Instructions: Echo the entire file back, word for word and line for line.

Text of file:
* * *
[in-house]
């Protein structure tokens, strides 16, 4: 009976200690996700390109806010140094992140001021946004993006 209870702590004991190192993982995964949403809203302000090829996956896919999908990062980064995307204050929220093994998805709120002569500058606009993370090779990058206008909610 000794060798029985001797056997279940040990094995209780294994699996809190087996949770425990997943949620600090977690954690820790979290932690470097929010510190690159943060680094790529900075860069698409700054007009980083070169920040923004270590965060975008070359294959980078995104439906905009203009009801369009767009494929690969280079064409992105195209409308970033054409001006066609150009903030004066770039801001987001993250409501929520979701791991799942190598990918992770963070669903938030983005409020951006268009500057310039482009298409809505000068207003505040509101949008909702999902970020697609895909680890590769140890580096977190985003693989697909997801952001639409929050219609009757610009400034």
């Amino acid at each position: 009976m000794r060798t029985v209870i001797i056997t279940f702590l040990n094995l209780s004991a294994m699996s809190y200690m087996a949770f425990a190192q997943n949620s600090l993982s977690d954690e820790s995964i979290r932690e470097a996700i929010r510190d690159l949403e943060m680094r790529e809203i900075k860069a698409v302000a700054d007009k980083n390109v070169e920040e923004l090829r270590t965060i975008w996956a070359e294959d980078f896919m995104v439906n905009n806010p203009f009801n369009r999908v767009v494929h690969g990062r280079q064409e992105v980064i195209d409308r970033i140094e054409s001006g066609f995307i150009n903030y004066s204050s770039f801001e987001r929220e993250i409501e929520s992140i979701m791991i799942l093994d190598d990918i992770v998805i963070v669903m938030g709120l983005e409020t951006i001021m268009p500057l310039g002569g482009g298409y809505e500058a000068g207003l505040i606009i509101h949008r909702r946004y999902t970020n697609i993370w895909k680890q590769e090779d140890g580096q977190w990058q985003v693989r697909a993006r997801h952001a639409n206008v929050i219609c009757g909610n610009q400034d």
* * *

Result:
[in-house]
């Protein structure tokens, strides 16, 4: 009976200690996700390109806010140094992140001021946004993006 209870702590004991190192993982995964949403809203302000090829996956896919999908990062980064995307204050929220093994998805709120002569500058606009993370090779990058206008909610 000794060798029985001797056997279940040990094995209780294994699996809190087996949770425990997943949620600090977690954690820790979290932690470097929010510190690159943060680094790529900075860069698409700054007009980083070169920040923004270590965060975008070359294959980078995104439906905009203009009801369009767009494929690969280079064409992105195209409308970033054409001006066609150009903030004066770039801001987001993250409501929520979701791991799942190598990918992770963070669903938030983005409020951006268009500057310039482009298409809505000068207003505040509101949008909702999902970020697609895909680890590769140890580096977190985003693989697909997801952001639409929050219609009757610009400034």
């Amino acid at each position: 009976m000794r060798t029985v209870i001797i056997t279940f702590l040990n094995l209780s004991a294994m699996s809190y200690m087996a949770f425990a190192q997943n949620s600090l993982s977690d954690e820790s995964i979290r932690e470097a996700i929010r510190d690159l949403e943060m680094r790529e809203i900075k860069a698409v302000a700054d007009k980083n390109v070169e920040e923004l090829r270590t965060i975008w996956a070359e294959d980078f896919m995104v439906n905009n806010p203009f009801n369009r999908v767009v494929h690969g990062r280079q064409e992105v980064i195209d409308r970033i140094e054409s001006g066609f995307i150009n903030y004066s204050s770039f801001e987001r929220e993250i409501e929520s992140i979701m791991i799942l093994d190598d990918i992770v998805i963070v669903m938030g709120l983005e409020t951006i001021m268009p500057l310039g002569g482009g298409y809505e500058a000068g207003l505040i606009i509101h949008r909702r946004y999902t970020n697609i993370w895909k680890q590769e090779d140890g580096q977190w990058q985003v693989r697909a993006r997801h952001a639409n206008v929050i219609c009757g909610n610009q400034d």